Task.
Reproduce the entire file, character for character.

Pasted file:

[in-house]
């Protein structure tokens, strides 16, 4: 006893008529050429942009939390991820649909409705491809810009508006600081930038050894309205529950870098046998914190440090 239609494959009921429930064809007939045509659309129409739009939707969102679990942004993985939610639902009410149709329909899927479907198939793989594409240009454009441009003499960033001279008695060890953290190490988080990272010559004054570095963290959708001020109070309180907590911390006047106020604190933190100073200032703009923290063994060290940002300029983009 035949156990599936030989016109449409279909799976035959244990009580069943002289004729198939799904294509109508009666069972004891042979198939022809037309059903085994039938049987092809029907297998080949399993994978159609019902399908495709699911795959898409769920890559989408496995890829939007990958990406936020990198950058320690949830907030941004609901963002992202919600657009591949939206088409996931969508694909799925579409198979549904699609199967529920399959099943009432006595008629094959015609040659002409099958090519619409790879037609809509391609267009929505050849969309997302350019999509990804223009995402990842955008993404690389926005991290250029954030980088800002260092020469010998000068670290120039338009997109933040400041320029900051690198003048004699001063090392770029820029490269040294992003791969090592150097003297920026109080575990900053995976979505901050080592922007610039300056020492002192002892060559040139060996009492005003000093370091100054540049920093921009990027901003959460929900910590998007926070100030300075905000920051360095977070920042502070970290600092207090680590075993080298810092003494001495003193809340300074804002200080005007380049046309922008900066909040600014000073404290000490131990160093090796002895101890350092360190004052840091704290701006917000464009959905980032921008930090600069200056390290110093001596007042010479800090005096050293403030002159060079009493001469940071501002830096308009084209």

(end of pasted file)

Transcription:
[in-house]
């Protein structure tokens, strides 16, 4: 006893008529050429942009939390991820649909409705491809810009508006600081930038050894309205529950870098046998914190440090 239609494959009921429930064809007939045509659309129409739009939707969102679990942004993985939610639902009410149709329909899927479907198939793989594409240009454009441009003499960033001279008695060890953290190490988080990272010559004054570095963290959708001020109070309180907590911390006047106020604190933190100073200032703009923290063994060290940002300029983009 035949156990599936030989016109449409279909799976035959244990009580069943002289004729198939799904294509109508009666069972004891042979198939022809037309059903085994039938049987092809029907297998080949399993994978159609019902399908495709699911795959898409769920890559989408496995890829939007990958990406936020990198950058320690949830907030941004609901963002992202919600657009591949939206088409996931969508694909799925579409198979549904699609199967529920399959099943009432006595008629094959015609040659002409099958090519619409790879037609809509391609267009929505050849969309997302350019999509990804223009995402990842955008993404690389926005991290250029954030980088800002260092020469010998000068670290120039338009997109933040400041320029900051690198003048004699001063090392770029820029490269040294992003791969090592150097003297920026109080575990900053995976979505901050080592922007610039300056020492002192002892060559040139060996009492005003000093370091100054540049920093921009990027901003959460929900910590998007926070100030300075905000920051360095977070920042502070970290600092207090680590075993080298810092003494001495003193809340300074804002200080005007380049046309922008900066909040600014000073404290000490131990160093090796002895101890350092360190004052840091704290701006917000464009959905980032921008930090600069200056390290110093001596007042010479800090005096050293403030002159060079009493001469940071501002830096308009084209």